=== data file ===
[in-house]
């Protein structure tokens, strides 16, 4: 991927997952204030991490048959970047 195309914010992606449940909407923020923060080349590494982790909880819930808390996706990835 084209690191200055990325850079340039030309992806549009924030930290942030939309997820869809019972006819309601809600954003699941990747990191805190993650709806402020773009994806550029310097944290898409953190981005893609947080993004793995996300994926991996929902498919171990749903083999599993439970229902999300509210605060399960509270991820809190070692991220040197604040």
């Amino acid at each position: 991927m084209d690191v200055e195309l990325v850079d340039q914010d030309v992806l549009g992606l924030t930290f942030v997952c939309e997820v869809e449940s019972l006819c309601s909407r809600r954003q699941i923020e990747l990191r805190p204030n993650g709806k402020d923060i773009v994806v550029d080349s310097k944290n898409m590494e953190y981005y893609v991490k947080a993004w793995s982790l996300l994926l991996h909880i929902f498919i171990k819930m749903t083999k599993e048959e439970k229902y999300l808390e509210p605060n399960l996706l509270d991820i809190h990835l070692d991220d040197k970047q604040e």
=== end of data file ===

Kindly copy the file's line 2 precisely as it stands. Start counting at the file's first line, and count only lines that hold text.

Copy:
């Protein structure tokens, strides 16, 4: 991927997952204030991490048959970047 195309914010992606449940909407923020923060080349590494982790909880819930808390996706990835 084209690191200055990325850079340039030309992806549009924030930290942030939309997820869809019972006819309601809600954003699941990747990191805190993650709806402020773009994806550029310097944290898409953190981005893609947080993004793995996300994926991996929902498919171990749903083999599993439970229902999300509210605060399960509270991820809190070692991220040197604040």